May 2, 2018
Article taken from FILM JOURNAL International.
Having won an Emmy and Golden Globe for Elizabeth I, a Tony, Olivier and Oscar as Elizabeth II (The Audience and The Queen) and an Oscar nomination as Queen Charlotte (The Madness of King George), Dame Helen Mirren certainly had her own coronation coming—and finally she got one April 30, courtesy of The Film Society of Lincoln Center, at an Alice Tully Hall packed to the rafters with adoring subjects.
“She’s played more queens than RuPaul,” cracked last year’s recipient, Robert De Niro, shortly before the 72-year-old English actress, glamorously gowned by Valentino, glided out of the audience onto the stage—regality in motion—to accept the 45th annual Chaplin Award from The Film Society. Named for its first recipient, Charles Chaplin, the prize has gone to fellow Brits like the director whose wife she played (Hitchcock) and co-stars who’ve been her husband (Michael Caine in Last Orders) and romantic rival (Laurence Olivier in Harold Pinter’s The Collection).
“This is what happens when we have weak immigration laws,” De Niro drily quipped with a helpless shrug, lightly leading into some heavy political ax-grinding. He and Mirren have never worked together—“except in my dreams,” she later asterisked—but all the other presenters who punctuated her film clips had prior Mirren history.
They were a pretty eclectic lot, too—a reflection of the jaw-dropping range and versatility the actress displayed in the assembled film footage. Even the honoree herself mentioned that the evening’s parade “seemed like one of those fantasy dinner parties with Cleopatra and Elvis or President Trump and Stormy Daniels.”
Dame Helen, like the American Streep and the Australian Blanchett, is game for any genre and can immediately, miraculously, make herself right at home, whatever it is.
Jeremy Irons, an Emmy-winning Earl of Leicester to her Emmy-winning Virgin Queen, attested to her royal attitude and altitude. “She’s always pushed boundaries and never worried about glass ceilings,” he said. “She’s always hovered above them.”
Vin Diesel, who came with his mother, credited Mom with matchmaking him and Mirren. She’d seen the actress on a talk show, confessing a crush on her son, so she suggested he take a meeting with her and talk up a film. Diesel did just that, properly braced for a little Mama-promised billing-and-cooing. Instead, Mirren was in a snappish mood. “Get your act together, Vin!” she charged. “I’ve been wanting to be in that Fast and Furious series forever!” It was a queenly decree, and, he added, “a favorite day in my career. She made me feel valued and important and special.”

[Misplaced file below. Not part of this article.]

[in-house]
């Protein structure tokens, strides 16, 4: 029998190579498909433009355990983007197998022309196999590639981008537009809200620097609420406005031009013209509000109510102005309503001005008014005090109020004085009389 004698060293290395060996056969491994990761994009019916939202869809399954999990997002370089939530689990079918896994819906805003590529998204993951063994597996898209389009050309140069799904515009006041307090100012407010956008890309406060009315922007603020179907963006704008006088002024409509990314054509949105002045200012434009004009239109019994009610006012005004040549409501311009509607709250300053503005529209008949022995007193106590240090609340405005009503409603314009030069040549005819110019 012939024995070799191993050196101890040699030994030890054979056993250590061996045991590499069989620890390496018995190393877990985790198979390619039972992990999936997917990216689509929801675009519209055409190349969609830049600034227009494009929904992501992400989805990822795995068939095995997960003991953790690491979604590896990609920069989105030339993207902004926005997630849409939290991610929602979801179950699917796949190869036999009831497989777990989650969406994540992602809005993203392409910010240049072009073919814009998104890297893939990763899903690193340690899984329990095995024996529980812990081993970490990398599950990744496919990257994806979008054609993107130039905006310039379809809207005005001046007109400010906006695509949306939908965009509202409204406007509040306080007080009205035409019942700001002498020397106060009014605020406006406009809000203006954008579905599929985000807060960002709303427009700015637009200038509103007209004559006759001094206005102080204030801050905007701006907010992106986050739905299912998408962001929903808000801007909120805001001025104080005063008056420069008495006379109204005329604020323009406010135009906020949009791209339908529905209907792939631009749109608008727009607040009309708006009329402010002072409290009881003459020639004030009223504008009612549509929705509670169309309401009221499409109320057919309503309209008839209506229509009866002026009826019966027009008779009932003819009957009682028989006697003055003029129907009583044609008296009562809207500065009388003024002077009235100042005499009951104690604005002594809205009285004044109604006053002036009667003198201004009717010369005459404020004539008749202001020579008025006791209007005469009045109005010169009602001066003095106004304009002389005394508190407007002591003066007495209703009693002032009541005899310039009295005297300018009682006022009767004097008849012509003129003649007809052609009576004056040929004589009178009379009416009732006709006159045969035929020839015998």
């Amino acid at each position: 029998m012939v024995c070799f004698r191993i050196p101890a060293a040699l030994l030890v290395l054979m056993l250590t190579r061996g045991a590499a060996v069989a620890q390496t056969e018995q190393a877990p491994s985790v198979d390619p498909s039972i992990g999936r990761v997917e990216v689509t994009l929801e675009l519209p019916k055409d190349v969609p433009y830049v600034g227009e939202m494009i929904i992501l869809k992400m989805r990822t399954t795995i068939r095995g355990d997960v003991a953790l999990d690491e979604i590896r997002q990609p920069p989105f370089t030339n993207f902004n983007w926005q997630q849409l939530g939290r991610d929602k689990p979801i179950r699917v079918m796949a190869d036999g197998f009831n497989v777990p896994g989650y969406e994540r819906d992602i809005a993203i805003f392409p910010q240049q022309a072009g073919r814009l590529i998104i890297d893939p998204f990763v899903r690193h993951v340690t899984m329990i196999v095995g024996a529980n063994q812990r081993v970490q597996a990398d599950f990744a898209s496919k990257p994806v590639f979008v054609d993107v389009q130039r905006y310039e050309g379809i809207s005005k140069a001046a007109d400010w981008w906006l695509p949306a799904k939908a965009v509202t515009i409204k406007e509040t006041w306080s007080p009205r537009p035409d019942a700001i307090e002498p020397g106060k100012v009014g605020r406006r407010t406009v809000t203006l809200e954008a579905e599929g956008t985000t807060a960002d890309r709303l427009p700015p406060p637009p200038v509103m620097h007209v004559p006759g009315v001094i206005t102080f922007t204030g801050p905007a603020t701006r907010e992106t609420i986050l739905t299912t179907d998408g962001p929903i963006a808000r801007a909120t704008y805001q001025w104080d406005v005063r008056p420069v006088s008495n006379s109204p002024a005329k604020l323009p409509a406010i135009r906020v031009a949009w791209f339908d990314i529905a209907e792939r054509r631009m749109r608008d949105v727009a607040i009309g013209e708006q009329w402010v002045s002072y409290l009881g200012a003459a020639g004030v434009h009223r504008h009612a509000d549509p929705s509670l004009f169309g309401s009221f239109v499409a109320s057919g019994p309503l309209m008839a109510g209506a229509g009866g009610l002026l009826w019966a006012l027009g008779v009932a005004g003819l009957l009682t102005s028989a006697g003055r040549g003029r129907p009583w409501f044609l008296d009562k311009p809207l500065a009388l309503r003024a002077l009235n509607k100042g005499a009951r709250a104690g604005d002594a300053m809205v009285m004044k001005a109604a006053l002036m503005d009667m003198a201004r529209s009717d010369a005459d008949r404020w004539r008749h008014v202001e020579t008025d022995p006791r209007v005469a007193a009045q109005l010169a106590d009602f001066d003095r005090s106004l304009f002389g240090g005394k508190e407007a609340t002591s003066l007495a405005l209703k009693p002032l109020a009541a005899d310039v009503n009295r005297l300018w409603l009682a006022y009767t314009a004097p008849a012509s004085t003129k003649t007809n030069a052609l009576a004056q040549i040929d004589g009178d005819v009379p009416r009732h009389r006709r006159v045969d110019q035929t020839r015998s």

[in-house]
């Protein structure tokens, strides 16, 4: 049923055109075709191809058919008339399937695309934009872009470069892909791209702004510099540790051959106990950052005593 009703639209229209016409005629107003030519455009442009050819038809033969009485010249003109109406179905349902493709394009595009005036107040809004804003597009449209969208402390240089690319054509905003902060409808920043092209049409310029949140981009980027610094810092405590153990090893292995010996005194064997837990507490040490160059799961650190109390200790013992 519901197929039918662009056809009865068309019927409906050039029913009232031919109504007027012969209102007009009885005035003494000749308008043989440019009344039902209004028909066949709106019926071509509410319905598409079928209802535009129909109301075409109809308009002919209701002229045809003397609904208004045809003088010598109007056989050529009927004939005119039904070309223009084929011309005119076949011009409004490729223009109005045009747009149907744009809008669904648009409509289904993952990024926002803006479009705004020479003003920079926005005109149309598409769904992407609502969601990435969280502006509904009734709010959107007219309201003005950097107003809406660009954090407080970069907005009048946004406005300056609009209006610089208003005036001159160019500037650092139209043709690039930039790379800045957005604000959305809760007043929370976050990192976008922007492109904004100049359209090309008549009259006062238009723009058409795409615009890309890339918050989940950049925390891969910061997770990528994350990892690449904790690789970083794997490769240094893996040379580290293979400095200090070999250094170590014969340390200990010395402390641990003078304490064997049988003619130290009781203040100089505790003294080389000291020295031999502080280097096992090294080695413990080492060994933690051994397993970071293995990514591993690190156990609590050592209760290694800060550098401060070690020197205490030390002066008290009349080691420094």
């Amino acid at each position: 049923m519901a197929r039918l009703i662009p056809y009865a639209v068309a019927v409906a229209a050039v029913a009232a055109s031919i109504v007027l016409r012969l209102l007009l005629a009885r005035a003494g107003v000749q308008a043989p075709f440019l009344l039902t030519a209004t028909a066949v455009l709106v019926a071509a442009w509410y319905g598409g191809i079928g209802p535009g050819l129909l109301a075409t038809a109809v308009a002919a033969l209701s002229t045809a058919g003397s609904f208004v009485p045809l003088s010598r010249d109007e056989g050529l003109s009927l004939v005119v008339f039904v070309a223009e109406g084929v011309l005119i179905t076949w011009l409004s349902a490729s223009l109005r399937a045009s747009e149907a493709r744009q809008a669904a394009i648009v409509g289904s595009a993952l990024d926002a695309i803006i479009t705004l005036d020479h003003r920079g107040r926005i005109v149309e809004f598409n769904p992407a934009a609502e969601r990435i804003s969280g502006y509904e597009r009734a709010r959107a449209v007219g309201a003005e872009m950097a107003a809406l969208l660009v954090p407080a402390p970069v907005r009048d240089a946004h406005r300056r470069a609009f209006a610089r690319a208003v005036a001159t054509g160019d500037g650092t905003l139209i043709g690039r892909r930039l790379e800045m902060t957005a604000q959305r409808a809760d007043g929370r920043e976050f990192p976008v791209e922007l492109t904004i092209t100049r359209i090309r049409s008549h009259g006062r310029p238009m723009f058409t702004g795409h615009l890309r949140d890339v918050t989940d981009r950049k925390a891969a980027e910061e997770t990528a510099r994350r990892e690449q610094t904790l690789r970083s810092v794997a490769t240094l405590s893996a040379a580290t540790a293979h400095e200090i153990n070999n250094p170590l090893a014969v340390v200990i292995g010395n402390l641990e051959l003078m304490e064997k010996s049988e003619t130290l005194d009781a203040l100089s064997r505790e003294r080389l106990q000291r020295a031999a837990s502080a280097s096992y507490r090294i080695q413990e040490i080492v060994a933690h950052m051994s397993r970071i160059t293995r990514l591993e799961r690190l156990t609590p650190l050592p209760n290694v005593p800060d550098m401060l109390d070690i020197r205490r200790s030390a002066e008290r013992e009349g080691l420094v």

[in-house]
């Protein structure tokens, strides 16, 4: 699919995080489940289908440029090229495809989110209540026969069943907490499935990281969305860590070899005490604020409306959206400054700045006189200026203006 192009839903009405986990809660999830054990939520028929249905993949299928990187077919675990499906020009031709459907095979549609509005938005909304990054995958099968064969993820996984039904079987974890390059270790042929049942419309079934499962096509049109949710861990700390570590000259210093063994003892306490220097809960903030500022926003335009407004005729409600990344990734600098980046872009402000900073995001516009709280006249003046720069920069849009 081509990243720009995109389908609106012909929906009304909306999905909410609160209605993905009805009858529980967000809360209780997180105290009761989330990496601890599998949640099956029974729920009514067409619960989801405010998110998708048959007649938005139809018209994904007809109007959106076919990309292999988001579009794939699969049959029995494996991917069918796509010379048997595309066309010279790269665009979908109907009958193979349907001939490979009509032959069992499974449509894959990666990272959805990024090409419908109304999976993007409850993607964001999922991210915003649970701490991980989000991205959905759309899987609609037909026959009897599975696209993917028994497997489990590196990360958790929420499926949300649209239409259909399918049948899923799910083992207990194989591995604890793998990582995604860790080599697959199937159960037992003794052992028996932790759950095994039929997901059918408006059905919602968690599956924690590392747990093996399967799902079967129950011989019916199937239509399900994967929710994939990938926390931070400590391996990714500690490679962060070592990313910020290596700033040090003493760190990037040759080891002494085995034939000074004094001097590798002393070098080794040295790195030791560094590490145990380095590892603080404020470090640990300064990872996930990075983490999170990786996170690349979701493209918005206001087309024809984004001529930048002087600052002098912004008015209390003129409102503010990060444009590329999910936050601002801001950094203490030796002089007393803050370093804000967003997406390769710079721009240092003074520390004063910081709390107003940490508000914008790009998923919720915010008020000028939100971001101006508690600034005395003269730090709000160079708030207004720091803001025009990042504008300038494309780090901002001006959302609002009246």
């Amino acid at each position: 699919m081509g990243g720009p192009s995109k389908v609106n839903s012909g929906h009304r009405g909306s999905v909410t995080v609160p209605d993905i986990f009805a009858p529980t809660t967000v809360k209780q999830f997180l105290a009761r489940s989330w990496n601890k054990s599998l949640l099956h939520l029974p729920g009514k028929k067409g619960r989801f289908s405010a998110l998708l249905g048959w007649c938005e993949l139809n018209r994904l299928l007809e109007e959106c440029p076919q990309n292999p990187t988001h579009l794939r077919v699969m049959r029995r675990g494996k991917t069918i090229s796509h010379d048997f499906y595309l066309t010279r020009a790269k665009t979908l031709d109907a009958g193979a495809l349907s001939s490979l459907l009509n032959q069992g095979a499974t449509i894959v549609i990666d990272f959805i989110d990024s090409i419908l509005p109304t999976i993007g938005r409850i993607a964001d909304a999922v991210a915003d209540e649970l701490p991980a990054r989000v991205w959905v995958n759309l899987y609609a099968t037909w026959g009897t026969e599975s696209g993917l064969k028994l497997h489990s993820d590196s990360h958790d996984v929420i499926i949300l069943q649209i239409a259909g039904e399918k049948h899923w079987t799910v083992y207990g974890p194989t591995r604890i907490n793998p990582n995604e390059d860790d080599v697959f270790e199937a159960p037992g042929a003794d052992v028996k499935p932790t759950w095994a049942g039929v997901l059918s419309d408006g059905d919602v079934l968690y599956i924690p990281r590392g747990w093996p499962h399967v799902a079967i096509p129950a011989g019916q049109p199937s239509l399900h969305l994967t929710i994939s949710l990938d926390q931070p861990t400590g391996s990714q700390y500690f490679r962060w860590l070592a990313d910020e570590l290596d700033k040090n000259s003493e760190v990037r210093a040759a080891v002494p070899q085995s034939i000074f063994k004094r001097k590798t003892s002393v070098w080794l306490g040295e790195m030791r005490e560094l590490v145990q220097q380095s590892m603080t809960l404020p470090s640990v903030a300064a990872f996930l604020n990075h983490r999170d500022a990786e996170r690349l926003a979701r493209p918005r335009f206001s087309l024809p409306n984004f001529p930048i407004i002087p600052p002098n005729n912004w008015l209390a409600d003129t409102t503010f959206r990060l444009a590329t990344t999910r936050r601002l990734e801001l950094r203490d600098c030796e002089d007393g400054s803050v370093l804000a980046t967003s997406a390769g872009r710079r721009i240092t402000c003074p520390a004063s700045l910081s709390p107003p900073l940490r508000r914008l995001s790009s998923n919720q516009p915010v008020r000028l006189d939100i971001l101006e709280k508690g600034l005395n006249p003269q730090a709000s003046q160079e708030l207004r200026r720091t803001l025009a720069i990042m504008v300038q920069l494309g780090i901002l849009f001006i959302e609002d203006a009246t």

Needless to say, he welcomed a chance to “make magic with her,” and he credited that Mirren magic with making The Fate of the Furious the series’ top-grosser.
Morgan Freeman, who was promised but a no-show, would probably have seconded Diesel’s claim that Mirren has absolutely no problem fitting into a man’s world—the more muscular and action-oriented the better—citing the Red series where she played the elegant assassin on his and Bruce Willis’ killer team. Even De Niro muttered aloud that she might be stealing mobster roles from him.
Director Julie Taymor testified to Mirren’s effortless and credible gender-bending in The Tempest, detailing how the actress turned Prospero into Prospera without making an issue of it. The part had previously been filmed a decade earlier with John Gielgud, whose Oscar-winning role Mirren also took on in a remake of Arthur.
Mirren’s often-overlooked comedy prowess was applauded by Billy Crystal, who put in a filmed appearance, because “my lawyer, Mickey Cohen, advised me not to come.” His Exhibit A’s were some “Funny or Die” sketches where he and Mirren played aging vampires—or grandpires. He also praised her work in The Cook, the Thief, His Wife & Her Lover: “She was terrific in all four of those roles.”
Mikhail Baryshnikov first laid eyes on Mirren when she was playing Ophelia at the National Theatre during his first visit to the U.K. in 1971. “She was extraordinary and unorthodox and insanely beautiful—I repeat, insanely beautiful,” he recalled.